... stellar ... Intelligently plotted and powerfully told, Hamdy’s deviously twisty tale of fate and coincidence, love and courage, and profoundly tough choices will shock, stir, and haunt readers long after the final page. Hamdy has upped his game with this one.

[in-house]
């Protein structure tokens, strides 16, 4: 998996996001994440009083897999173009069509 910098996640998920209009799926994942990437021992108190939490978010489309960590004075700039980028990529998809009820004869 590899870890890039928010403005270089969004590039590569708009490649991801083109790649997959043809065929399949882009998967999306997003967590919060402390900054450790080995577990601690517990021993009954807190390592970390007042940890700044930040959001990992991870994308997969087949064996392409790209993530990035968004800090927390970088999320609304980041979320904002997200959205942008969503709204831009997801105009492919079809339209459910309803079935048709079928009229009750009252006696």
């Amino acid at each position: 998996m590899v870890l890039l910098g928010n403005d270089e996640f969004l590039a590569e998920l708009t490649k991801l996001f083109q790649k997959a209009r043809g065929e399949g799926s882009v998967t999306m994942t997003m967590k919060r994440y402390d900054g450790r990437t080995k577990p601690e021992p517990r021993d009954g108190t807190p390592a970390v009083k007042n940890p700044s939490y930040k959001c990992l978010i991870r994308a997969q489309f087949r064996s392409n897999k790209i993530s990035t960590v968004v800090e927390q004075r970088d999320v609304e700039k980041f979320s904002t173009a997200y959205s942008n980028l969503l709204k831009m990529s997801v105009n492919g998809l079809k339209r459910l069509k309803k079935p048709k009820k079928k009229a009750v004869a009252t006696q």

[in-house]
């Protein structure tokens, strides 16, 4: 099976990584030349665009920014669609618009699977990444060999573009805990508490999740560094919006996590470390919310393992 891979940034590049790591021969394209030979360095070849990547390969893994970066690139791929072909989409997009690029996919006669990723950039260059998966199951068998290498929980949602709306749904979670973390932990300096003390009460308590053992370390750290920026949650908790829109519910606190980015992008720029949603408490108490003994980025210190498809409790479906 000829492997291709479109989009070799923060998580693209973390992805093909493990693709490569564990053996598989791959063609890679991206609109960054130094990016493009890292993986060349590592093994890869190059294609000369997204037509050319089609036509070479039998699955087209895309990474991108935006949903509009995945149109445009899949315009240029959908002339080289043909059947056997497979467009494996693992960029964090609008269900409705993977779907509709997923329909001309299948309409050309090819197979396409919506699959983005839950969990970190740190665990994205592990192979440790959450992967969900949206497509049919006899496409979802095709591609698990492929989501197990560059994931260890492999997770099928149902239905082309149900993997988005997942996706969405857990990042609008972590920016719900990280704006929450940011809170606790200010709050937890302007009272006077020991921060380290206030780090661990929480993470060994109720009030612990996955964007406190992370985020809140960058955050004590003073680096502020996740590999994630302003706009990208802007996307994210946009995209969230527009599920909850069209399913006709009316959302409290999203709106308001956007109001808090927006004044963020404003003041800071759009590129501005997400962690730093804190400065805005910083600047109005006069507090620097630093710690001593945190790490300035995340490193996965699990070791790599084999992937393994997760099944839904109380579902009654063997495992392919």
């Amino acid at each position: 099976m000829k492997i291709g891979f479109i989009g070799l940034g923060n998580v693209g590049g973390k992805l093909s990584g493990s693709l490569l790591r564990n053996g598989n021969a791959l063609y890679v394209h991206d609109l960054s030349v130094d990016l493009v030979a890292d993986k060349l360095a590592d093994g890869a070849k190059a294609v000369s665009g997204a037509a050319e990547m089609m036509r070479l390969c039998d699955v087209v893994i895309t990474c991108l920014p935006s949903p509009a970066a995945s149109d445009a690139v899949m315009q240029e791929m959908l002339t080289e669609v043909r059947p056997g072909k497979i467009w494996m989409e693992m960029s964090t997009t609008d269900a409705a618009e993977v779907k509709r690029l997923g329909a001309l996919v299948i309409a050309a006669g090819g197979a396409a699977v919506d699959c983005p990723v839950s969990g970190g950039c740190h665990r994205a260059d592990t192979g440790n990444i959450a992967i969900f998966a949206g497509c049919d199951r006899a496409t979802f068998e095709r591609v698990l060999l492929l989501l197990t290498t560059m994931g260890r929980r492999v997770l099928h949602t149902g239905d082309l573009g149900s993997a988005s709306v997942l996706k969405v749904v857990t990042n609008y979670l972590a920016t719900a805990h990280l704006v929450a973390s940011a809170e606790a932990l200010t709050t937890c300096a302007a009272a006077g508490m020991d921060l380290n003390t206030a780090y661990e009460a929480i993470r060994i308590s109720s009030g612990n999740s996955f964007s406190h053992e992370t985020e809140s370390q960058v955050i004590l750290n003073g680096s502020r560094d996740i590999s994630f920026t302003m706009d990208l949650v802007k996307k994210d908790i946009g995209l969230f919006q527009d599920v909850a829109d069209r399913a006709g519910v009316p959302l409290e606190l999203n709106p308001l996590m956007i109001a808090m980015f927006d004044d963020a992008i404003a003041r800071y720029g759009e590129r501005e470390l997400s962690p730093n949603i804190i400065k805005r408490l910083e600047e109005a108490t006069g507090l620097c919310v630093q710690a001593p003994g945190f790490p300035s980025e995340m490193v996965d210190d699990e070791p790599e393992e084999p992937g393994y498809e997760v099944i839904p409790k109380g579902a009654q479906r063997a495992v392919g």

For about three-quarters of its length, this British thriller balances twists and turns with weighty matters of fate, regret, grief, and longing. It’s a multimedia production, with narrative bites coming from court transcripts, transcribed video tapes, good old-fashioned letters, and a third-person omniscient narrator. It keeps the reader guessing, as a thriller is supposed to. And then it falls off a cliff, much as one of its characters does. It hints at a possible science-fiction element throughout; three of its main characters are high-level scientists, and the novel leaves a trail of breadcrumbs suggesting that their work might come into play. When it does, the results are kind of interesting, then quite imaginative, as long as you don’t think about it too much. Then the author explains. And explains. And explains. Harri all but vanishes for multiple pages at a time. Come back, Harri! She does, eventually, but by then the reader is swimming in scientific theory and wrestling with the book’s wordy take on the space-time continuum. It’s admirable when an author is willing to take a leap, but this one happens so fast and switches the novel’s tone (not to mention its genre) so completely that the reader might wonder what happened to that lean thriller they were just reading. The novel ultimately gets so mired in plot exposition that the ending seems further away the closer you get ... Too much exposition stalls a promising thriller.